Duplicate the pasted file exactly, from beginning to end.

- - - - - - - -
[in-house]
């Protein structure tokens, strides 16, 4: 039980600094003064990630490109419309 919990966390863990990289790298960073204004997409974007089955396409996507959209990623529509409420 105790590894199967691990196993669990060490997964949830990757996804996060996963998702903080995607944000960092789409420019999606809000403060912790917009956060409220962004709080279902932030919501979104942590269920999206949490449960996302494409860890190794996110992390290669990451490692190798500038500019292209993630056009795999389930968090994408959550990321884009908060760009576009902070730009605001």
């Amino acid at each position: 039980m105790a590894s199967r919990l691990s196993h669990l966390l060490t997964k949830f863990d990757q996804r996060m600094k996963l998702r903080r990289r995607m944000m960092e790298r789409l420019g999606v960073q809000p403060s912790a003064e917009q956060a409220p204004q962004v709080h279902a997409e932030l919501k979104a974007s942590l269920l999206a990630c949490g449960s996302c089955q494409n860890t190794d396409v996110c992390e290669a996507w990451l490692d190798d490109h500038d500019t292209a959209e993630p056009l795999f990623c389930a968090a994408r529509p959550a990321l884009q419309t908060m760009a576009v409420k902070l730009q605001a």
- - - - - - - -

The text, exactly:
[in-house]
């Protein structure tokens, strides 16, 4: 039980600094003064990630490109419309 919990966390863990990289790298960073204004997409974007089955396409996507959209990623529509409420 105790590894199967691990196993669990060490997964949830990757996804996060996963998702903080995607944000960092789409420019999606809000403060912790917009956060409220962004709080279902932030919501979104942590269920999206949490449960996302494409860890190794996110992390290669990451490692190798500038500019292209993630056009795999389930968090994408959550990321884009908060760009576009902070730009605001």
């Amino acid at each position: 039980m105790a590894s199967r919990l691990s196993h669990l966390l060490t997964k949830f863990d990757q996804r996060m600094k996963l998702r903080r990289r995607m944000m960092e790298r789409l420019g999606v960073q809000p403060s912790a003064e917009q956060a409220p204004q962004v709080h279902a997409e932030l919501k979104a974007s942590l269920l999206a990630c949490g449960s996302c089955q494409n860890t190794d396409v996110c992390e290669a996507w990451l490692d190798d490109h500038d500019t292209a959209e993630p056009l795999f990623c389930a968090a994408r529509p959550a990321l884009q419309t908060m760009a576009v409420k902070l730009q605001a």